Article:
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Legal Dictionary

omission

Definition of omission

Etymology

    Originally from Latin, omittere (“to send”). Post-classical Latin introduced the term omission; from the past participial stem of omittere, omiss- and the suffix -ion. This word was taken into Middle French and subsequently Anglo-Norman which heavily influenced the English language.

Noun

omission (plural omissions)

  1. The act of omitting.
  2. The act of neglecting to perform an action one has an obligation to do.
  3. Something deleted or left out.
  4. Something not done or neglected.
  5. (grammar) The shortening of a word or phrase, using an apostrophe ( ' ) to replace the missing letters, often used to approximate the sound of speech or a specific dialect.

Further reading

In the criminal law, an omission, or failure to act, will constitute an actus reus (Latin for "guilty act") and give rise to liability only when the law imposes a duty to act and the defendant is in breach of that duty.

Discussion

In the criminal law, at common law, there was no general duty of care owed to fellow citizens. The traditional view was encapsulated in the example of watching a person drown in shallow water and making no rescue effort, where commentators borrowed the line, "Thou shalt not kill but needst not strive, officiously, to keep another alive." (Arthur Hugh Clough (1819-1861)) in support of the proposition that the failure to act does not attract criminal liability. Nevertheless, such failures might be morally indefensible and so both legislatures and the courts have imposed liability when the failure to act is sufficiently blameworthy to justify criminalisation. Some statutes therefore explicitly state that the actus reus consists of any relevant "act or omission", or use a word that may include both. Hence, the word "cause" may be both positive in the sense that the accused proactively injured the victim and negative in that the accused intentionally failed to act knowing that this failure would cause the relevant injury. In the courts, the trend has been to use objective tests to determine whether, in circumstances where there would have been no risk to the accused's health or well-being, the accused should have taken action to prevent a foreseeable injury being sustained by a particular victim or one from a class of potential victims.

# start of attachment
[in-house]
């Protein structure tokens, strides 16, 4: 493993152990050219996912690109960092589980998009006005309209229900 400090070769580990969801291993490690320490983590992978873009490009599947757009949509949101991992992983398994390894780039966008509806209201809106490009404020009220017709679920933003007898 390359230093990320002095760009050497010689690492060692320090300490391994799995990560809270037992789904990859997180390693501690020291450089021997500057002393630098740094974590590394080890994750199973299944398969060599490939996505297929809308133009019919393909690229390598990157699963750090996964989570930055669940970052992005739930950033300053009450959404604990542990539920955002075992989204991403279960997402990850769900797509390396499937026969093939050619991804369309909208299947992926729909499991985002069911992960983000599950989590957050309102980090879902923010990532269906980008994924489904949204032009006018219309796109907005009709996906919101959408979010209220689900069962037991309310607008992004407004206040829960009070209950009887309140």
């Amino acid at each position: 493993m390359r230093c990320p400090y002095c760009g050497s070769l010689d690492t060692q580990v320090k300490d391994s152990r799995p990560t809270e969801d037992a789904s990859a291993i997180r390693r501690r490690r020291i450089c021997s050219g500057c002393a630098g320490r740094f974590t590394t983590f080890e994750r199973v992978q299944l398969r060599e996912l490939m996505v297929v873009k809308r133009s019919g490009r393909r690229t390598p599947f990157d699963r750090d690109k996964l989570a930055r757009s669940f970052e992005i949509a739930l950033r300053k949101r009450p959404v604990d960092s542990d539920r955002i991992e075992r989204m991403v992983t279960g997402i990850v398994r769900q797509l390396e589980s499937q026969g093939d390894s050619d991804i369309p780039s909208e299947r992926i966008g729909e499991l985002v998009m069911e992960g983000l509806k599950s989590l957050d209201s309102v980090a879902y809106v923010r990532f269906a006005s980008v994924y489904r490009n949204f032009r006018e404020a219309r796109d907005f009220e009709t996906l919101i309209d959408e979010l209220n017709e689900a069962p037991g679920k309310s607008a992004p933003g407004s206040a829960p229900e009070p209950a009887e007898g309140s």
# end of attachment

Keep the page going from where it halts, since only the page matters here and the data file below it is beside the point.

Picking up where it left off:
So, returning to the drowning example, the accused would be liable if the victim was a child in a pool with a water depth of six inches, or there was a floatation device nearby that could easily be thrown to the victim, or the accused was carrying a mobile phone that could be used to summon help. However, the law will never penalise someone for not jumping into a raging torrent of water, i.e. the law does not require the potential saver to risk drowning even though the individual might be a lifeguard paid to patrol the given beach, river or pool. No matter what the terms of employment, an employee can never be required to do more than what is reasonable in all the circumstances. In R v Dytham (1979) QB 722 an on-duty police officer stood and watched a man beaten to death outside a nightclub. He then left without calling for assistance or summoning an ambulance. He was convicted of the common law offence of wilful misconduct in public office. Widgery CJ said:

    The allegation was not one of mere non-feasance, but of deliberate failure and wilful neglect. This involves an element of culpability which is not restricted to corruption or dishonesty, but which must be of such a degree that the misconduct impugned is calculated to injure the public interest so as to call for condemnation and punishment.

In the Attorney General's Reference (No 3 of 2003) (2004) EWCA Crim 868 police officers arrested a man with head injuries for a breach of the peace because of his abusive and aggressive behaviour towards the hospital staff who were trying to treat him. He later stopped breathing in the police station and all attempts at resuscitation failed. Five police officers, who were involved in the care of A at the time of his death, were charged with manslaughter by gross negligence and misconduct in a public office. It was held that the latter offence required that a public officer was acting as such, that he wilfully neglected to perform his duty and/or wilfully misconducted himself in a way which amounted to an abuse of the public's trust in the office holder, without reasonable excuse or justification; that whether the misconduct was of a sufficiently serious nature would depend upon the responsibilities of the office and the office holder, the importance of the public objects which they served, the nature and extent of the departure from those responsibilities and the seriousness of the consequences which might follow from the misconduct; that to establish the mens rea (Latin for "guilty mind") of the offence, it had to be proved that the office holder was aware of the duty to act or was subjectively reckless as to the existence of the duty; that the test of recklessness applied both to the question whether in particular circumstances a duty arose at all and to the conduct of the defendant if it did arise; and that the subjective test applied both to reckless indifference to the legality of the act or omission and in relation to the consequences of the act or omission.

References:

  1. Wiktionary. Published under the Creative Commons Attribution/Share-Alike License.



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